Committee to Protect Journalists
New York, May 16, 2012--The Committee to Protect Journalists condemns Sunday's raid on the Cairo offices of Al-Alam, an Iranian Arabic-language satellite broadcaster, which effectively shut down the station's news gathering in Egypt. CPJ calls on authorities to immediately return the station's confiscated equipment and allow staff members to resume their work.
About 15 plainclothes police carried out the raid because the station was operating without a license, Al-Alam reported. Police briefly detained two Al-Alam staff members, news reports said. Al-Alam, which has operated a Cairo bureau for more than 10 years, has applied for a license on numerous occasions only to be rebuffed, the bureau's director, Ahmed al-Shweify, told CPJ. The station filed its latest application in April, he said.
The station, which is based in Tehran and maintains numerous bureaus throughout the world, continues broadcasting and can still be seen in Egypt.
Al-Shweify said police have prevented Al-Alam staff from entering the building and have issued a warrant for his arrest. Al-Alam staff protested in front of the Egyptian Journalists' Syndicate today, a day after al-Shweify filed a complaint with prosecutors over the raid. The director, who is due to meet with prosecutors on Thursday, said staff are planning to embark on a hunger strike.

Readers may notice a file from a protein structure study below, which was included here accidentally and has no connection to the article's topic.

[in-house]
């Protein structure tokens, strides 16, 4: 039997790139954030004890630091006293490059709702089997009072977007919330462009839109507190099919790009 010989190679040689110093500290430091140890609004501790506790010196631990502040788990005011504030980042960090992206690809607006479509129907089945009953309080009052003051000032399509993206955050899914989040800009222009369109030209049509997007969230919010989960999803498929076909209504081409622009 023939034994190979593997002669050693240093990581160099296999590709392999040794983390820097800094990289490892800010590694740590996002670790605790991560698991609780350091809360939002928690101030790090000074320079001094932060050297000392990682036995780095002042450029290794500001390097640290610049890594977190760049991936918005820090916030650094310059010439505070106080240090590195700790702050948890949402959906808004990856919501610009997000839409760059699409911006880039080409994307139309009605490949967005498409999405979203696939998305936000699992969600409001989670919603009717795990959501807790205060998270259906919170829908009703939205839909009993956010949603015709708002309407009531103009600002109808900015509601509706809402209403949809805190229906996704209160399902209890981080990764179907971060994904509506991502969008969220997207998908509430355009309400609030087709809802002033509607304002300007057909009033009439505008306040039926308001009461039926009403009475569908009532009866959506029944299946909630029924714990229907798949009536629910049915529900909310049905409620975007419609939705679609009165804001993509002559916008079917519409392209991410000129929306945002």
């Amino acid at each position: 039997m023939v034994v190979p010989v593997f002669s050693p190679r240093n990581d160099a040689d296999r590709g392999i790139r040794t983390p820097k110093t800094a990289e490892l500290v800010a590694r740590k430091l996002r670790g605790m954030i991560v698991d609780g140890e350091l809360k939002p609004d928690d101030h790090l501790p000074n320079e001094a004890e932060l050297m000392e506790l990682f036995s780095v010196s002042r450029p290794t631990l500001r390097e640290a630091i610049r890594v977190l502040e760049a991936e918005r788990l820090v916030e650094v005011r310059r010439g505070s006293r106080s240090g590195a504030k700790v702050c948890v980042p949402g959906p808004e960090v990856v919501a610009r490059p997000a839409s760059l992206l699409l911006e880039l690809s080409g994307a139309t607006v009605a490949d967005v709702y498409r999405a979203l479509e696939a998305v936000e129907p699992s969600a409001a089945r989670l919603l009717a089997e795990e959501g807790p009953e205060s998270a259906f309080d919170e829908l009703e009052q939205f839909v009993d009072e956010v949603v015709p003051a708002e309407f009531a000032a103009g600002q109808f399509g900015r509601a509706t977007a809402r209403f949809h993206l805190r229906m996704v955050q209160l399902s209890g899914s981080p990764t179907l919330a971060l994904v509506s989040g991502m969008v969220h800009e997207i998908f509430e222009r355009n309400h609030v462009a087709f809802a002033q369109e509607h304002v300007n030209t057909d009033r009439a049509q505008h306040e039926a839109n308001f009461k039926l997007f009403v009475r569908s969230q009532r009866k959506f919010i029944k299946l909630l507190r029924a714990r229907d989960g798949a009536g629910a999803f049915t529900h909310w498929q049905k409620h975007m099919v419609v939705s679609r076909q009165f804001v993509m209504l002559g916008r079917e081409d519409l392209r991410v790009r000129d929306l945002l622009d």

Al-Alam, which was shut down previously, in 2008, reports news from an official Iranian perspective and has been critical of Egypt's ruling Supreme Council of the Armed Forces. A number of broadcasters have operated in Egypt without a license, both before and after the ouster of President Hosni Mubarak in January 2011. The government has a record of denying or postponing license requests, sometimes on procedural matters and sometimes without explanation, CPJ research shows.
In the past year, police have carried out similar raids against other broadcasters. In September, CPJ documented a raid on Al-Jazeera Mubasher Misr's offices in Cairo; authorities said the critical station was operating without a permit. In October, CPJ documented raids on two television stations in apparent reprisal for their coverage of clashes between protesters and security forces.
"Egyptian authorities have a long record of withholding broadcast licenses from critical news outlets, and then sweeping in to shut these broadcasters when it suits their political purposes," said Mohamed Abdel Dayem, CPJ's Middle East and North Africa program coordinator. "Al-Alam should be allowed to resume its work and have its equipment returned.